UCLA researchers in the Department of Chemical and Biomolecular Engineering have developed chimeric antigen receptors that are responsive to human and mouse TGF-β (Transforming Growth Factor-Beta).
TGF-β is a pleiotropic cytokine found at high levels in a variety of pathogenic states, including solid tumors, fibrosis, and dysregulated wounds. Many anti-TGF-β antibodies exist, but few anti-TGF-β scFvs have been described.scFvs and antibodies share the ability to bind tightly and specifically to target proteins, in this case TGF-β.However, scFvs are superior due to the following features: the smaller size of scFv facilitates smaller packaging and lower production costs, scFvs allow for more flexibility when designing applications, and scFvs are easier to genetically engineer.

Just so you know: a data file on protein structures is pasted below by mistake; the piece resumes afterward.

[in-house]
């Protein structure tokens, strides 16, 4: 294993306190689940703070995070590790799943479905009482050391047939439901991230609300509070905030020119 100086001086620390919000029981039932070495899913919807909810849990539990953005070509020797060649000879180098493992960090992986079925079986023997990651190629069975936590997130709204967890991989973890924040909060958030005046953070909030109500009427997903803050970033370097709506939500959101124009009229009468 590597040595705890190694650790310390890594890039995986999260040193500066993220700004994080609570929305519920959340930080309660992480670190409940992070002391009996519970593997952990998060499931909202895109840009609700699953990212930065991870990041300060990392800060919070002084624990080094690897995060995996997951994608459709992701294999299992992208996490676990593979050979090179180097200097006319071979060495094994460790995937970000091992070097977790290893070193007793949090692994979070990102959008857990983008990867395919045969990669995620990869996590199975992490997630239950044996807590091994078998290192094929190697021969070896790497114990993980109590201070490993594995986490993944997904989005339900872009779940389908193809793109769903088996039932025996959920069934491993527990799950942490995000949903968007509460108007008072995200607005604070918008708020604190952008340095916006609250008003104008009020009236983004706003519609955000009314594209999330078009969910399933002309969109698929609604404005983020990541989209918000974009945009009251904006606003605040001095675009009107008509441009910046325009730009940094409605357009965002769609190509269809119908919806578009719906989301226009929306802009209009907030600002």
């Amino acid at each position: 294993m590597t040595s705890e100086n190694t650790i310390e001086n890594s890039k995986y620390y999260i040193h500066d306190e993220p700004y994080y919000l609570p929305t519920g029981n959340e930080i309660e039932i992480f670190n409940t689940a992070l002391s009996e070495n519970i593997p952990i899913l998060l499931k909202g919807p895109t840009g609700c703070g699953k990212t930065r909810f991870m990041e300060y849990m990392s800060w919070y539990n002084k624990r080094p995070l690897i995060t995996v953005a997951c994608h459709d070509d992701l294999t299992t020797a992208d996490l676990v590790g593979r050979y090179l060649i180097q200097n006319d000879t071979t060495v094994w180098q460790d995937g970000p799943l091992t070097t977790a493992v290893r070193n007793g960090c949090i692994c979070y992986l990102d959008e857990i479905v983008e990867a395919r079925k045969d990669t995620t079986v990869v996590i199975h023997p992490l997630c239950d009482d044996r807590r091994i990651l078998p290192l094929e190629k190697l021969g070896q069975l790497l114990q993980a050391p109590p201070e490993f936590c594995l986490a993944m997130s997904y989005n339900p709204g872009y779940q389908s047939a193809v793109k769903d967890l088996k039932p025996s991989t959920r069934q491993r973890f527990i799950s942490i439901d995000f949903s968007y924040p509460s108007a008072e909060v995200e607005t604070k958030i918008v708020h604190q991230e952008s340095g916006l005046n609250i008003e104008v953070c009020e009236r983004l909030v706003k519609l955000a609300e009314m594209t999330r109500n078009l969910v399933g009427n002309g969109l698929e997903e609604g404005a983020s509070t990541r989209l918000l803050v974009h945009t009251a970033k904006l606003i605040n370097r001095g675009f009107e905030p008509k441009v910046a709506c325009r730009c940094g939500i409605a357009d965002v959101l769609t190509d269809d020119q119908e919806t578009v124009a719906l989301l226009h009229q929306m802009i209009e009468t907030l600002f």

Researchers at UCLA have successfully described the sequences of scFvs that neutralize human and mouse TGF-β as well as chimeric antigen receptors (CARs) that robustly activate primary human T cells in response to TGF-β.
Therapeutics for diseases where high levels of TGF-β are present
The TGF-b CAR can be combined with tumor-targeting CARs or T cell receptors to render therapeutic T cells resistant to the immunosuppressive effects of TGF-b
Technical attributes of scFvs facilitate ease of production:
TGF-ß, Transforming growth factor-beta, chimeric antigen receptors, antibody, single-chain variable fragments, tumors, fibrosis, dysregulated wounds, therapy, immunotherapy, T-cell therapy, genetic engineering, gene therapy